Yes, he had to wait two long years for relying on a mere man instead of God but then, God decides, “It’s time.”
Yeshuas HaShem k’eref ayin.
It is beyond our ability to understand. We are lost in despair and then…. a light shines. Hope becomes evident. Salvation is at hand. When God decrees that we be “rushed out of the pit”, we are out. Free.
The Chofetz Chaim notes that vayeritzuhu is written without a vav after the tzadi – Yosef was “settled” in prison. He had grown resigned to his fate; unable to imagine that the end of his suffering was possible, let alone that it had arrived. So, they had to “rush him out” because it was God’s decision that he get out now. And when God decrees “now” it means now. Not a moment later.
The Ba’al Bitachon knows this to be true. Of course, he prays. Of course, he beseeches God for that moment of salvation. But even as he prays, he knows that it will be God’s will that determine his fate. His prayer is not just the opportunity to cry out to God; it is the chance to hear in the stillness of his own voice the certainty that it is God’s universe. When God decides, he will be “rushed out” from whatever imprisons him.
The Sforno teaches the same lesson. When the time for salvation comes, it happens speedily. Even though Yosef was in jail for twelve years, when the moment arrived to get out, he was rushed out.
Every case of Divine salvation happens from one moment to the next. We were in Egypt, enslaved, for over two centuries and then, one night we were free. Two hundred and ten years, but when the geula was to occur the Hebrews did not tarry for so much as a moment. We are reminded of their haste each year at the Seder – they did not even have time to wait for the dough to rise!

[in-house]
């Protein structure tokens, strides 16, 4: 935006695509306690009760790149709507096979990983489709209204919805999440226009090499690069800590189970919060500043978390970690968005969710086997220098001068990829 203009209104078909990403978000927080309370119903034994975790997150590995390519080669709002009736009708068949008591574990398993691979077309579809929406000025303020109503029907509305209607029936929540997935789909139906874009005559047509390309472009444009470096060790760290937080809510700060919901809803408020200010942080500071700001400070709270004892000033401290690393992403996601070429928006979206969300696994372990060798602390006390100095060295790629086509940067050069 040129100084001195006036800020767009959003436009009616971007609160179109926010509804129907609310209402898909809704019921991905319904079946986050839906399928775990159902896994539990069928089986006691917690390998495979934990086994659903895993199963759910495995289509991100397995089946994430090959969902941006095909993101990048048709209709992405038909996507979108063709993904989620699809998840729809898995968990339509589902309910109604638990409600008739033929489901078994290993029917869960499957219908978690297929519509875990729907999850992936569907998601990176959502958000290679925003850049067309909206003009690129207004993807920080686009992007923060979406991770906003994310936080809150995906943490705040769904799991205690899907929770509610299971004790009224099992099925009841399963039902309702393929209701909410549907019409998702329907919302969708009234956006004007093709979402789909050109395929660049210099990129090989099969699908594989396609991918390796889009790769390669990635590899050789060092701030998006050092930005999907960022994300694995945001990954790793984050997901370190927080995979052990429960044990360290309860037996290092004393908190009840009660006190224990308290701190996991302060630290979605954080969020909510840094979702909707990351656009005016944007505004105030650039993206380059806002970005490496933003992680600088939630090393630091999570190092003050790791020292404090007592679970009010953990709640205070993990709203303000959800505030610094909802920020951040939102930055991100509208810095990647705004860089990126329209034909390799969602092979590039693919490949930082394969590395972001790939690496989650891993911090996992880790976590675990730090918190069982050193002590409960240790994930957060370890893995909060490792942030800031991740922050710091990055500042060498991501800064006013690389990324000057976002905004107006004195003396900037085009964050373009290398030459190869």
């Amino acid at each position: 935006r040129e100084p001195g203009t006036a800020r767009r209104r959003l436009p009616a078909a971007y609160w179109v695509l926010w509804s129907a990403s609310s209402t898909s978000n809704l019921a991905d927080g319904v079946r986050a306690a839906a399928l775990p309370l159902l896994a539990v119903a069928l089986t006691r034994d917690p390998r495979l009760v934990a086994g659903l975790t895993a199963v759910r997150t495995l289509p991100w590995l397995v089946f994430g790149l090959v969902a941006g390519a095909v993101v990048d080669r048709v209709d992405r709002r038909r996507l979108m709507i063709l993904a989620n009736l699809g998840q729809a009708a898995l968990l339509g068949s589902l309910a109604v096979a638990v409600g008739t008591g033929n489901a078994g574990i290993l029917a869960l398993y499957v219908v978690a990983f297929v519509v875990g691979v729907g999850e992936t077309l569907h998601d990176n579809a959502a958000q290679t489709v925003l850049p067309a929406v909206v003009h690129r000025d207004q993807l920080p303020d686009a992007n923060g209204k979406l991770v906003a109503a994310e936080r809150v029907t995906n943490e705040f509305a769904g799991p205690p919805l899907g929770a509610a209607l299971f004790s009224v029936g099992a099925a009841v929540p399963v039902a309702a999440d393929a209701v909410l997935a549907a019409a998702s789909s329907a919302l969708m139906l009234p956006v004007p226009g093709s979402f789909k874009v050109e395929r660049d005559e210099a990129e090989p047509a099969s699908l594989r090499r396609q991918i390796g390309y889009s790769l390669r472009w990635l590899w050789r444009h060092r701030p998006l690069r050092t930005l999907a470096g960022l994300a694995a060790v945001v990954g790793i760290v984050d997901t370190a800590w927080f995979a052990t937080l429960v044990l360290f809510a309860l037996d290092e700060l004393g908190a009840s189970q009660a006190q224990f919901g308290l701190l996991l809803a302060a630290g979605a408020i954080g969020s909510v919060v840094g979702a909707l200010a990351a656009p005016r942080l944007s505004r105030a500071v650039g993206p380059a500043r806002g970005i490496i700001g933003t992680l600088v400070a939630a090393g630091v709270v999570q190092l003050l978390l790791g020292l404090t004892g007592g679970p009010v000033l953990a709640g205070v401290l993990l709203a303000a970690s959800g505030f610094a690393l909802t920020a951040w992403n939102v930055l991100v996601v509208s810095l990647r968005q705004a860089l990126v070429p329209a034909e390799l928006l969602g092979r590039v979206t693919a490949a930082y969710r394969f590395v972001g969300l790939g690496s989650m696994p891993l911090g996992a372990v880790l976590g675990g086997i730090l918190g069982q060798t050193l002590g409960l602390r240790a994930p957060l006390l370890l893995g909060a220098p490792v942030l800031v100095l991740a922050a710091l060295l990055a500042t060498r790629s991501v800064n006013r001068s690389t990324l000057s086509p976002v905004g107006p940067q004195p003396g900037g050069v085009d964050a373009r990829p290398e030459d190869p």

When the time for geula comes it is not the time to tarry, it is the time to “rush out”. And so, it will be, hopefully soon, the Sforno concludes, with the ultimate geula, as well. The prophet Malachi (3:1) tells us that piteom – “Suddenly will come to his palace the master that you seek [the Mashiach]; and the angel of the covenant [Eliyahu Hanavi] that you want is coming.”
We wait. We yearn. We pray and beseech. But the true believer among us knows that it will happen and that when it does, it will happen from one minute to the next. Piteom – Suddenly.
That is what we learn from the Ba’al Bitachon. That is what we learn from Yosef.
Countless Jews have prayed for salvation. Countless Jews throughout the millennia can testify that their salvation came about in the blink of an eye, from one minute to the next. It was on the eighth day of Chanukah, that Shalom Rubashkin understood that exhilaration, that salvation.
Jailed for what was most certainly an excessive and cruel length of time, he was suddenly released. What did he do? Did he tarry? No! He rushed directly to his home in Monsey where he was greeted by hundreds of cheering Jews who each recognized the miracle that had befallen them, a miracle both incredible and mundane – God bringing about salvation in the blink of an eye.
What could be more obvious?
What could be more astonishing?